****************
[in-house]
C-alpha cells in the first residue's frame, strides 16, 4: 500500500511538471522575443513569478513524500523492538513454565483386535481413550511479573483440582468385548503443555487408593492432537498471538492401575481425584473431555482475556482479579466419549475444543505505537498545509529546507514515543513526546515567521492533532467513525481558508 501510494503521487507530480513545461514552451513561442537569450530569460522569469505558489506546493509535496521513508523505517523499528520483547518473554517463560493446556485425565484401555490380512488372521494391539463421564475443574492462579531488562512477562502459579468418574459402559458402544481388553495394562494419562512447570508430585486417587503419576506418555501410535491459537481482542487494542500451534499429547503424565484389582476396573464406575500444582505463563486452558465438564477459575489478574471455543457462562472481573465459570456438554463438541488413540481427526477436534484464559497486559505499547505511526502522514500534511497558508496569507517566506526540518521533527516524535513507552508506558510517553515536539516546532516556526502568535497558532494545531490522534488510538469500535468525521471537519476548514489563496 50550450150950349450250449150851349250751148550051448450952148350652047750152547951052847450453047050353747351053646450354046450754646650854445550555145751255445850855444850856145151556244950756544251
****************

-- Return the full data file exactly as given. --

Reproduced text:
[in-house]
C-alpha cells in the first residue's frame, strides 16, 4: 500500500511538471522575443513569478513524500523492538513454565483386535481413550511479573483440582468385548503443555487408593492432537498471538492401575481425584473431555482475556482479579466419549475444543505505537498545509529546507514515543513526546515567521492533532467513525481558508 501510494503521487507530480513545461514552451513561442537569450530569460522569469505558489506546493509535496521513508523505517523499528520483547518473554517463560493446556485425565484401555490380512488372521494391539463421564475443574492462579531488562512477562502459579468418574459402559458402544481388553495394562494419562512447570508430585486417587503419576506418555501410535491459537481482542487494542500451534499429547503424565484389582476396573464406575500444582505463563486452558465438564477459575489478574471455543457462562472481573465459570456438554463438541488413540481427526477436534484464559497486559505499547505511526502522514500534511497558508496569507517566506526540518521533527516524535513507552508506558510517553515536539516546532516556526502568535497558532494545531490522534488510538469500535468525521471537519476548514489563496 50550450150950349450250449150851349250751148550051448450952148350652047750152547951052847450453047050353747351053646450354046450754646650854445550555145751255445850855444850856145151556244950756544251